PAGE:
Information Papers

General Fund Enterprise Business System

What is it?
The General Fund Enterprise Business System (GFEBS) is a web-enabled enterprise resource planning (ERP) system that will allow the U.S. Army to share financial, asset and accounting data across the Service. With over 79,000 end-users at more than 200 Army financial centers around the world, GFEBS will be one of the world’s largest enterprise financial systems, managing around $140 billion in spending by the active Army, the Army National Guard and the Army Reserves. The system will standardize transactional input and business processes across the Army to enable cost management activities; provide accurate, reliable, and real-time data; and tie budgets to execution. For the first time, the Army will have a single authoritative source for financial and related, non-financial data for its entire General Fund (system of record).

What has the Army done?
The Army and GFEBS program accomplishments:

What continued efforts does the Army have planned for the future?
FY2009 Top Three Major Goals:

In addition, GFEBS will complete Release 1.2 training curriculum for 74 courses (~720 hours of instruction) utilizing the Distributed Learning System (DLS) including Digital Training Facilities (DTF) and Army Learning Management System (ALMS); as well as continue critical stakeholder engagement, change management and communications activities.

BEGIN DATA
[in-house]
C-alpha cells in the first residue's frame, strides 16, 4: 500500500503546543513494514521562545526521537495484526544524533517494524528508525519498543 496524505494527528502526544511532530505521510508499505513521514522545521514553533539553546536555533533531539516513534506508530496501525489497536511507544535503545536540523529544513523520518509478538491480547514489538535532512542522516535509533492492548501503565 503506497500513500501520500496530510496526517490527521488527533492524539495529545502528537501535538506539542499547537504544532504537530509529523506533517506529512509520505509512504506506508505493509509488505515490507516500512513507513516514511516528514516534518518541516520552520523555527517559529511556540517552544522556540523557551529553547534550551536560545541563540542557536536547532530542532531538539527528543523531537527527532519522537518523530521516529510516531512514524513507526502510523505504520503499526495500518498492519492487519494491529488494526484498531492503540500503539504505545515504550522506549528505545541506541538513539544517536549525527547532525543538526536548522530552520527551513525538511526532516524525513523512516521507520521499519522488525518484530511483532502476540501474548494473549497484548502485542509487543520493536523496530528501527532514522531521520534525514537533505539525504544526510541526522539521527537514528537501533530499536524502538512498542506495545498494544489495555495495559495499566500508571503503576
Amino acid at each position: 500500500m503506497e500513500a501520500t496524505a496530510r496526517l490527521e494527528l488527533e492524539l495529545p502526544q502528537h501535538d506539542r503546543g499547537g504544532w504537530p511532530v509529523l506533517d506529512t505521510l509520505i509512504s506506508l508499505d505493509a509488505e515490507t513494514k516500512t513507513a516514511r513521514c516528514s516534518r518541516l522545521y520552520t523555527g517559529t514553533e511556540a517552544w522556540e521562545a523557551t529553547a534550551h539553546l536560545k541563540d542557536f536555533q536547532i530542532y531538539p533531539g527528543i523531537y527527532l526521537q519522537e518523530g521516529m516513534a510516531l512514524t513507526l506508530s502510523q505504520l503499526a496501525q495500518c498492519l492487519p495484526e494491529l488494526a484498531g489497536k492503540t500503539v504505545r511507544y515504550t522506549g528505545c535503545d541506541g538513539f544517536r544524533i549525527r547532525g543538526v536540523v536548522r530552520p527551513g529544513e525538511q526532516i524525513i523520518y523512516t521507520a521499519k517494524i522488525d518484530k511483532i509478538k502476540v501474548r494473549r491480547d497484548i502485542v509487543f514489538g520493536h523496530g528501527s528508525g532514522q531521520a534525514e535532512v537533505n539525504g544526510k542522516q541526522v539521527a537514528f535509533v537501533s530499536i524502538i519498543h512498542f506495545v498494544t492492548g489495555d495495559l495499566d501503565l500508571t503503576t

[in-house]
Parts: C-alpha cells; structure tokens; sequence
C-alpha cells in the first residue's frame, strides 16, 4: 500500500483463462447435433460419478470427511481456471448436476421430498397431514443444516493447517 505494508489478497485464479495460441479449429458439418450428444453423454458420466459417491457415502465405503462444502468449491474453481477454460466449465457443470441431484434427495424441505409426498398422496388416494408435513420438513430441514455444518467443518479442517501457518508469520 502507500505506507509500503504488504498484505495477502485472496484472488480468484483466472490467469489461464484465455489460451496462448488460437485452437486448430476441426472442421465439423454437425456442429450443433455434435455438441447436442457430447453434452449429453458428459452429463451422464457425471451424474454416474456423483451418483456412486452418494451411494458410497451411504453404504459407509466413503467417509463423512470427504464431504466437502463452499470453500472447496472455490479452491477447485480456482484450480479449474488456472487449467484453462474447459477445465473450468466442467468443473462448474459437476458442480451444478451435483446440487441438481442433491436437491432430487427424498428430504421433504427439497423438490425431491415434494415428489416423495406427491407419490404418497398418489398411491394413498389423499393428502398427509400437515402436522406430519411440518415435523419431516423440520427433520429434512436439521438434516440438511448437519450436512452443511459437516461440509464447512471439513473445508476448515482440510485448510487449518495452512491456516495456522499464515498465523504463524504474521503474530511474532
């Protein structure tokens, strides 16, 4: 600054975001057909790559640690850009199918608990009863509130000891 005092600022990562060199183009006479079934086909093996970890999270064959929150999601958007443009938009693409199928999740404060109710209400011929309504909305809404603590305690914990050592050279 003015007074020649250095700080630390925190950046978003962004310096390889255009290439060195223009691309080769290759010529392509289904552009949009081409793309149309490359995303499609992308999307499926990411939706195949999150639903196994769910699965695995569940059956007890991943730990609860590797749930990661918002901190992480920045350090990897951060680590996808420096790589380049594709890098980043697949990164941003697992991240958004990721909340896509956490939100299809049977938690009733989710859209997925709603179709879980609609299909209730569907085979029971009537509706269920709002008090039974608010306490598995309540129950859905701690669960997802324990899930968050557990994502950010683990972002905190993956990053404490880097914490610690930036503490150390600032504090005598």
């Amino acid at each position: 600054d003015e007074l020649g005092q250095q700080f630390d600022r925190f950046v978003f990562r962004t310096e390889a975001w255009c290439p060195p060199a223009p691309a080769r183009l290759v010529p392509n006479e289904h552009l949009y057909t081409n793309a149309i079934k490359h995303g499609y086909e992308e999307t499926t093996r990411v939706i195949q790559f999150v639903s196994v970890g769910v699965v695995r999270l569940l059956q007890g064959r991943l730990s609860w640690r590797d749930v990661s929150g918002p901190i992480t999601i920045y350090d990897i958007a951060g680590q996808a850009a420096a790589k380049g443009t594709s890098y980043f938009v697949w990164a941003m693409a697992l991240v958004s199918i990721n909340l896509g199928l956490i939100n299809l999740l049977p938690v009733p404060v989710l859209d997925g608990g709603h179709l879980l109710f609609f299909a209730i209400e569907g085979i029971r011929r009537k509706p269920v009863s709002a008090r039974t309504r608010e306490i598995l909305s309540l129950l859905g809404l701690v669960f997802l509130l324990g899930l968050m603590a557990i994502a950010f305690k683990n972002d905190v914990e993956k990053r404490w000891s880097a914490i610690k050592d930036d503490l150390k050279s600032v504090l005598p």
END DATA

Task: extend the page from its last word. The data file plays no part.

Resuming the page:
Why is this important to the Army?
? LTG David Melcher, MilDep for Budget, OASA (FM&C) and GFEBS executive program sponsor stated, “[GFEBS will] move the Army from a spend and consume culture — to a cost and control culture” by providing value-added decision-making support tools. GFEBS benefits the Army by reducing and eliminating waste; reducing variation and improving quality, and complying with regulatory and legislative directives. Specific benefits of the GFEBS enterprise solution include:

  1. Reducing & Eliminating Waste
    • Apply one system to the three components for a single Army view
    • Reduce footprint (logistics) components
    • Decrease training cycle time
    • Eliminate redundant entry and re-working of data in different systems
    • Reduce reconciliations and mitigate risks
  2. Reducing Variation & Improving Quality
    • Maximize standardizations
    • Replace 90 systems with one system
    • Apply web-based Commercial Off-The-Shelf (COTS) Enterprise Resource Planning (ERP) system
    • Eliminate customized systems
    • Utilize financial trend data
    • Enhance financial transparency and credibility
  3. Complying with Regulatory and Legislative Directives
    • Chief Financial Officers Act of 1990 requires Federal agencies to centralize finance systems for better accounting
    • Federal Financial Management Improvement Act (FFMIA) of 1996 requires accurate, reliable, and timely management information from financial management systems
    • DOD Business Transformation Agency (BTA) initiatives direct the services to field cross-functional and enterprise-wide architectures, systems and data